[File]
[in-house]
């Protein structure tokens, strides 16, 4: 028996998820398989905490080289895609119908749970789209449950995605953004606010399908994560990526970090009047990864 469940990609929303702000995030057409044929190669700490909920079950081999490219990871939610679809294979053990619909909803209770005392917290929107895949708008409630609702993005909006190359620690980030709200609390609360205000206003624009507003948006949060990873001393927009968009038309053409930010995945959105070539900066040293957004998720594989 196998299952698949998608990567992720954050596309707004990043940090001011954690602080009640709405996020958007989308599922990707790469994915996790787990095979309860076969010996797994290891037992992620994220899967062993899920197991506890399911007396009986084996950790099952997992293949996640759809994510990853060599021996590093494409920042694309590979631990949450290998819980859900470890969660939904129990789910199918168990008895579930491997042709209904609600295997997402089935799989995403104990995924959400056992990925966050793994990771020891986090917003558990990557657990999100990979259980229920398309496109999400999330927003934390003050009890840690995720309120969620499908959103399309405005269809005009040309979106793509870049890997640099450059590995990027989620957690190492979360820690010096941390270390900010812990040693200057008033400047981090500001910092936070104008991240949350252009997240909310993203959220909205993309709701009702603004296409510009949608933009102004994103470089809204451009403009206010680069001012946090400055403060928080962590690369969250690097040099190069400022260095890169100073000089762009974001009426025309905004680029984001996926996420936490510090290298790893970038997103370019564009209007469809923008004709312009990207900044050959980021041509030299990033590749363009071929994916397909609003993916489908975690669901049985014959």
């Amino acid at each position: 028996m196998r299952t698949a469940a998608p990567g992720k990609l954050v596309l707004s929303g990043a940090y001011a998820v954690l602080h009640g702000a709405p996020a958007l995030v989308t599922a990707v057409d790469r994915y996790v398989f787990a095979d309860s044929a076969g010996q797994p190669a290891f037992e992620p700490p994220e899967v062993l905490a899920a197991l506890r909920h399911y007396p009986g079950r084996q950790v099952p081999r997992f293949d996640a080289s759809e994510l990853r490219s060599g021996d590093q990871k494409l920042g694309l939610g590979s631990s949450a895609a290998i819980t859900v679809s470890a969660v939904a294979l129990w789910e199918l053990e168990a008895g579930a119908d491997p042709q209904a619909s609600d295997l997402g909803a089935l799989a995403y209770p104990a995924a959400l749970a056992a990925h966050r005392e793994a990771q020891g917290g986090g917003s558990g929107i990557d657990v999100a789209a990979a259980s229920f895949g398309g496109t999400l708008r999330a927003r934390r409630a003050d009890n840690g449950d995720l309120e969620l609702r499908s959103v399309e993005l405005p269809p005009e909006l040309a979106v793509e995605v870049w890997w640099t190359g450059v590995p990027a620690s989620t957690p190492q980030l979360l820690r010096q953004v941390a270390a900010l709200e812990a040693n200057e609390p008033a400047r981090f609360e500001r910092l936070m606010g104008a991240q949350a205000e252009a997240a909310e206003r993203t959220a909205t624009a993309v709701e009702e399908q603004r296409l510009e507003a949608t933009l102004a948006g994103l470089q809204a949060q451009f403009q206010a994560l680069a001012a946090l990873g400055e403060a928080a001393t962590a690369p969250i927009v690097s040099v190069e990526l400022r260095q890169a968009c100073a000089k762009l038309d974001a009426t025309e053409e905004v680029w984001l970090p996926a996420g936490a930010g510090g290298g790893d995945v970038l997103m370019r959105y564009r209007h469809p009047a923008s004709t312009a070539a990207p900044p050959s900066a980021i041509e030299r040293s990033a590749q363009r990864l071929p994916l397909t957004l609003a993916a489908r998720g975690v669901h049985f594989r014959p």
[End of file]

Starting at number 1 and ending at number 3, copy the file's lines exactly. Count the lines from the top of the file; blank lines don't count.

[in-house]
């Protein structure tokens, strides 16, 4: 028996998820398989905490080289895609119908749970789209449950995605953004606010399908994560990526970090009047990864 469940990609929303702000995030057409044929190669700490909920079950081999490219990871939610679809294979053990619909909803209770005392917290929107895949708008409630609702993005909006190359620690980030709200609390609360205000206003624009507003948006949060990873001393927009968009038309053409930010995945959105070539900066040293957004998720594989 196998299952698949998608990567992720954050596309707004990043940090001011954690602080009640709405996020958007989308599922990707790469994915996790787990095979309860076969010996797994290891037992992620994220899967062993899920197991506890399911007396009986084996950790099952997992293949996640759809994510990853060599021996590093494409920042694309590979631990949450290998819980859900470890969660939904129990789910199918168990008895579930491997042709209904609600295997997402089935799989995403104990995924959400056992990925966050793994990771020891986090917003558990990557657990999100990979259980229920398309496109999400999330927003934390003050009890840690995720309120969620499908959103399309405005269809005009040309979106793509870049890997640099450059590995990027989620957690190492979360820690010096941390270390900010812990040693200057008033400047981090500001910092936070104008991240949350252009997240909310993203959220909205993309709701009702603004296409510009949608933009102004994103470089809204451009403009206010680069001012946090400055403060928080962590690369969250690097040099190069400022260095890169100073000089762009974001009426025309905004680029984001996926996420936490510090290298790893970038997103370019564009209007469809923008004709312009990207900044050959980021041509030299990033590749363009071929994916397909609003993916489908975690669901049985014959």
């Amino acid at each position: 028996m196998r299952t698949a469940a998608p990567g992720k990609l954050v596309l707004s929303g990043a940090y001011a998820v954690l602080h009640g702000a709405p996020a958007l995030v989308t599922a990707v057409d790469r994915y996790v398989f787990a095979d309860s044929a076969g010996q797994p190669a290891f037992e992620p700490p994220e899967v062993l905490a899920a197991l506890r909920h399911y007396p009986g079950r084996q950790v099952p081999r997992f293949d996640a080289s759809e994510l990853r490219s060599g021996d590093q990871k494409l920042g694309l939610g590979s631990s949450a895609a290998i819980t859900v679809s470890a969660v939904a294979l129990w789910e199918l053990e168990a008895g579930a119908d491997p042709q209904a619909s609600d295997l997402g909803a089935l799989a995403y209770p104990a995924a959400l749970a056992a990925h966050r005392e793994a990771q020891g917290g986090g917003s558990g929107i990557d657990v999100a789209a990979a259980s229920f895949g398309g496109t999400l708008r999330a927003r934390r409630a003050d009890n840690g449950d995720l309120e969620l609702r499908s959103v399309e993005l405005p269809p005009e909006l040309a979106v793509e995605v870049w890997w640099t190359g450059v590995p990027a620690s989620t957690p190492q980030l979360l820690r010096q953004v941390a270390a900010l709200e812990a040693n200057e609390p008033a400047r981090f609360e500001r910092l936070m606010g104008a991240q949350a205000e252009a997240a909310e206003r993203t959220a909205t624009a993309v709701e009702e399908q603004r296409l510009e507003a949608t933009l102004a948006g994103l470089q809204a949060q451009f403009q206010a994560l680069a001012a946090l990873g400055e403060a928080a001393t962590a690369p969250i927009v690097s040099v190069e990526l400022r260095q890169a968009c100073a000089k762009l038309d974001a009426t025309e053409e905004v680029w984001l970090p996926a996420g936490a930010g510090g290298g790893d995945v970038l997103m370019r959105y564009r209007h469809p009047a923008s004709t312009a070539a990207p900044p050959s900066a980021i041509e030299r040293s990033a590749q363009r990864l071929p994916l397909t957004l609003a993916a489908r998720g975690v669901h049985f594989r014959p």